How Stress Can Impact Your Sex Life

By Myles Spar, MD

For many of us, stress is a normal part of everyday life. Whether we experience it in ebbs and flows or as a regular part of our routine, it's easy to understand the effect it has on our mental and emotional health. 

But what about our sex lives? For men, the connection is clear: chronic stress can have a direct impact on testosterone production, which in turn can decrease libido, and increase the risk for erectile dysfunction and infertility.

Libido

When consistently under stress, our bodies overproduce the hormone cortisol. Increased cortisol production during this extended fight-or-flight mode can have negative ramifications on your body, including increased inflammation, impaired digestive and immune functions, and a spike in blood sugar and insulin—but it’s also damaging to your libido. When you’re stressed, instead of using sex hormones to keep your sex drive intact, your body draws on them to meet the demands for higher cortisol production, significantly decreasing your interest in sex

Erectile Dysfunction

When things go right, getting and maintaining an erection seems simple. But in reality, it relies on important signals sent between your brain, nervous system, blood vessels, hormones, and muscles. Stress’s effect on your brain can interrupt this communication chain, making it difficult—or in some cases, impossible—to produce or keep an erection. Even if you feel aroused, stress can prevent your body from getting things started.

Infertility

Given the impact stress has on libido and erectile dysfunction, it’s not surprising that it can also affect male fertility. Specifically, data shows that chronic stress can negatively impact sperm quality. A recent study found men who had two or more stressful experiences in one year had decreased sperm motility (ability to swim), and a lower percentage of sperm of normal morphology (size and shape). Unfortunately, decreased sperm motility and abnormal morphology can make it difficult for men who are trying to conceive.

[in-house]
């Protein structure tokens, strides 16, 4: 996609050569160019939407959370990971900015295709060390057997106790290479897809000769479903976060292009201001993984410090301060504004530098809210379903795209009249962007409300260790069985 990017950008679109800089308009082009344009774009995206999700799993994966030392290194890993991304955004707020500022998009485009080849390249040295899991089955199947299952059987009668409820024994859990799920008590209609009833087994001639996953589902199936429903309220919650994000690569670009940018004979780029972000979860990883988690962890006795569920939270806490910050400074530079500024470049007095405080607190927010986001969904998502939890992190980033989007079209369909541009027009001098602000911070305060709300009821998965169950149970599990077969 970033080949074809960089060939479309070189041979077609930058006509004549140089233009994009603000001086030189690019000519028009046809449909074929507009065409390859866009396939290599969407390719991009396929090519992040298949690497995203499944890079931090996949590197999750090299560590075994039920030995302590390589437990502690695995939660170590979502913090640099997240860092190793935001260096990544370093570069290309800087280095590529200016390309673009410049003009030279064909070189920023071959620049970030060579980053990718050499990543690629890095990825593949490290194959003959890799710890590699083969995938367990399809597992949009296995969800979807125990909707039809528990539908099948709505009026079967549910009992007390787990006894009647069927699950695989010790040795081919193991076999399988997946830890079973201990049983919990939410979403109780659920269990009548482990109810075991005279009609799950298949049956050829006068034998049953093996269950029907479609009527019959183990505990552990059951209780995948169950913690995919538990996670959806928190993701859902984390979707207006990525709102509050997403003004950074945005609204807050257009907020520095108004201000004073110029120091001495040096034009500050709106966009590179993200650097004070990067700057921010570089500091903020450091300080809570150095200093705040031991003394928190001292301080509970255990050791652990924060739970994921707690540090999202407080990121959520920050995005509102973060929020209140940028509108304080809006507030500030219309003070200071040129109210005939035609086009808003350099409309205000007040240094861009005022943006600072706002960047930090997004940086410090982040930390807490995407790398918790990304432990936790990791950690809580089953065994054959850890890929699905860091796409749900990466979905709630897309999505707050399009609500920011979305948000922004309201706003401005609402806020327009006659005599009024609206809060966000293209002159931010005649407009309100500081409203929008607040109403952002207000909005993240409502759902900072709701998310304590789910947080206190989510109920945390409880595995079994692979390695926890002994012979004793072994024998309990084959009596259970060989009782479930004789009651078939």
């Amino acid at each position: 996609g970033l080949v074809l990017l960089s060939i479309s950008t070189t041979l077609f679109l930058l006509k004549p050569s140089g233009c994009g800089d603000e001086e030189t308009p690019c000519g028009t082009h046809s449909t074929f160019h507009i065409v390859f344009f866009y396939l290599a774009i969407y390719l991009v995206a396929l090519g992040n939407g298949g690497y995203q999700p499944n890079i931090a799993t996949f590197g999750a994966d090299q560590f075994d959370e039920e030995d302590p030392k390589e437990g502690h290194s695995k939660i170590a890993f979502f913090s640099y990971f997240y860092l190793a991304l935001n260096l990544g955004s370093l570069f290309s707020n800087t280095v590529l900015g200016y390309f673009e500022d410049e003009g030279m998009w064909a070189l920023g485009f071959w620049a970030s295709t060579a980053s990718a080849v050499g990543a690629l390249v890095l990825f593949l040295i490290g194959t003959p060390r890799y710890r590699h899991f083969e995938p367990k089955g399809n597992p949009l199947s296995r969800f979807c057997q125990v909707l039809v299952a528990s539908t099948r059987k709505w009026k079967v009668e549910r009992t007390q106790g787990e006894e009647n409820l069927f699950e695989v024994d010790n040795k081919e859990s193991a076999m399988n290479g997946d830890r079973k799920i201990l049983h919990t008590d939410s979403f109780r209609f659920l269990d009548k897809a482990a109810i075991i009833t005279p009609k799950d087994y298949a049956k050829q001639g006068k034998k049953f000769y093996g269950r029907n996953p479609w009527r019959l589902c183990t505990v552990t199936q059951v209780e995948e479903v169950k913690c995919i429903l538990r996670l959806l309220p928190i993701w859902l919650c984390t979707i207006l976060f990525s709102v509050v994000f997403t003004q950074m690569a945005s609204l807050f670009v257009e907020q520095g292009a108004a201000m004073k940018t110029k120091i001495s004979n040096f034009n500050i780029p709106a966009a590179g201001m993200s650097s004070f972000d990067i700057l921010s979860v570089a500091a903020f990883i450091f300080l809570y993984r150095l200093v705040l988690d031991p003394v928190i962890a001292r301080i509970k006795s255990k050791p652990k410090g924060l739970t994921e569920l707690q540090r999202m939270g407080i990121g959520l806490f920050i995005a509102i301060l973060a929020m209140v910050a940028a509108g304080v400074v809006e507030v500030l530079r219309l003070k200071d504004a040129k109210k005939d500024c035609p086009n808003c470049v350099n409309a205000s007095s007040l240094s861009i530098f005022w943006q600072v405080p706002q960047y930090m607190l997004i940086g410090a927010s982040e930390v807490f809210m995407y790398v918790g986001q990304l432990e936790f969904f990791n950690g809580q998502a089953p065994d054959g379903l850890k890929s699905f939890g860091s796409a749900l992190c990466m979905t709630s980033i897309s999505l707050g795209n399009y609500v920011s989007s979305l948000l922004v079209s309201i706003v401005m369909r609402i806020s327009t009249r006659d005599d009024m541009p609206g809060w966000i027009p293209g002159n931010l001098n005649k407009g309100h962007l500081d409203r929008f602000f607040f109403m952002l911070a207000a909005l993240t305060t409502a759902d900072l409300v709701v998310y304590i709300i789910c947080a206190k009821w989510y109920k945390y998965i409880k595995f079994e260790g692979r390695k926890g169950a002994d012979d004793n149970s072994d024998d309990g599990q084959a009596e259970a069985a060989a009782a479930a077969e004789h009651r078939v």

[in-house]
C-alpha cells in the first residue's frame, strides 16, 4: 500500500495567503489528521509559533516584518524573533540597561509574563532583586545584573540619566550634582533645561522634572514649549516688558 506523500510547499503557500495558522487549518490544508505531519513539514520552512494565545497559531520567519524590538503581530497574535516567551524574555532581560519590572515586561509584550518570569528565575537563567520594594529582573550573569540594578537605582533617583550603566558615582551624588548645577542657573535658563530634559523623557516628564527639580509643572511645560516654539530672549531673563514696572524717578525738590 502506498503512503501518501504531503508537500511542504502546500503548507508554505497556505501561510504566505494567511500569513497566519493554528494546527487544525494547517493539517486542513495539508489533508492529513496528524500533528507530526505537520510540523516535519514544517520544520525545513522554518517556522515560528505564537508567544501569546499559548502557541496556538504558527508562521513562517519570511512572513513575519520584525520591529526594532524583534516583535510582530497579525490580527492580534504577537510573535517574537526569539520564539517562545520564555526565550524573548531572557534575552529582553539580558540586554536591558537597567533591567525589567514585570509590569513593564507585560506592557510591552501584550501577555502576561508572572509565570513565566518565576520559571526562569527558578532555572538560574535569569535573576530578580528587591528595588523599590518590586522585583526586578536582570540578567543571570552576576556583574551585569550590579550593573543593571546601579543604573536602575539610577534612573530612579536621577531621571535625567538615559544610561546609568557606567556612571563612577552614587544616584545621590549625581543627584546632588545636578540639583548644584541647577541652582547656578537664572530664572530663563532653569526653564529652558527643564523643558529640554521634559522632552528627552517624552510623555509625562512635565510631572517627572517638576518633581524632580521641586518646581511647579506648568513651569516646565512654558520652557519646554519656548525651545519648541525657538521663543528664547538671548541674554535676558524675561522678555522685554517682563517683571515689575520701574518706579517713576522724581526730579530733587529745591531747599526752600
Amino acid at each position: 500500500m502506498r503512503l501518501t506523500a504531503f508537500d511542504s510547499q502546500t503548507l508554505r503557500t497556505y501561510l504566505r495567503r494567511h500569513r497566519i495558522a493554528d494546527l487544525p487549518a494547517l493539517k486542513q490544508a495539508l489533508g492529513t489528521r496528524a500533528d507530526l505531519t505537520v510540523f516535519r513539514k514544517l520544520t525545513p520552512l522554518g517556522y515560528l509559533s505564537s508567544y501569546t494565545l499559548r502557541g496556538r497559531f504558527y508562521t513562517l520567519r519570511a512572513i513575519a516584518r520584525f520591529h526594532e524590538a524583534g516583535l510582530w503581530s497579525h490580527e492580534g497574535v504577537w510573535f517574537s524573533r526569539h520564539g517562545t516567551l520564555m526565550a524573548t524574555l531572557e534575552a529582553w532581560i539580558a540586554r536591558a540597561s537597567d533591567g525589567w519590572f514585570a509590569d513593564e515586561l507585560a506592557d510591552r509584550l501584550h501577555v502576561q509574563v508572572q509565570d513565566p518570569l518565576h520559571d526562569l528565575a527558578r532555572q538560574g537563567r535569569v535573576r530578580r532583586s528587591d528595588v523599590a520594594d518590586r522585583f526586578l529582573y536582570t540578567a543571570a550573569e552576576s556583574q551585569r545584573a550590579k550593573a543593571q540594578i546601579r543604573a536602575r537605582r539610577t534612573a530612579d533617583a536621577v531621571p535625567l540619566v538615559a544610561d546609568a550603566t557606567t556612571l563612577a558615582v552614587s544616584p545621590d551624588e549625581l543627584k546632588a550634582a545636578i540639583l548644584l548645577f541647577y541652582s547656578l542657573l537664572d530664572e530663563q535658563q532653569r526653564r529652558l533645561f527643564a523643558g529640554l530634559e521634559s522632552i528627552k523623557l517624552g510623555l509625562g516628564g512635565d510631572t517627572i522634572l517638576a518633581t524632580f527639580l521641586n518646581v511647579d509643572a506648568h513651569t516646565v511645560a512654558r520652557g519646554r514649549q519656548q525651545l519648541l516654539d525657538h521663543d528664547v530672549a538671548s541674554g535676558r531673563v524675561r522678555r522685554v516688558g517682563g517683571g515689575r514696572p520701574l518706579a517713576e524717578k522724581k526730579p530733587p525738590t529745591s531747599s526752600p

If you suspect chronic stress is behind a recent change in your sex life, there are a several things you can try. Mindfulness, breathwork, and regular exercise have all been shown to reduce the effects of stress on the mind and body. 

But if you want to strengthen your proactive approach and minimize the effect of stress, there’s always Vault’s Performance Kits.

Our Brain Kit, powered with high-quality components like Ashwagandha and Schisandra, works to protect the brain from the impact of stress. 

For libido or erectile dysfunction support, ask a Vault provider about our Libido Kit, which can help boost arousal and improve erections.

Whichever route you take, remember that consistency is key. The more frequently you exercise, meditate, incorporate breathwork, or leverage our kits, the better you will feel—and perform.

Get to Know “Get It Up”

Did you know we have a podcast? Tune in to hear Vault’s Dr. Myles Spar, Dr. Alex Pastuszak, and CEO Jason Feldman take on some of the more practical, awkward, hilarious, relatable, mind-boggling, and fun questions around men’s health.  

DISCLAIMER: This article is for general information purposes only, does not constitute medical advice and is not intended to be relied upon for medical diagnosis or treatment.  If you are experiencing an emergency, dial 911 or contact a medical provider immediately.  Consistent with Vault Health, Inc.’s website privacy policy, Vault Health, Inc. is not responsible for the privacy practices or the content found at links to other websites.

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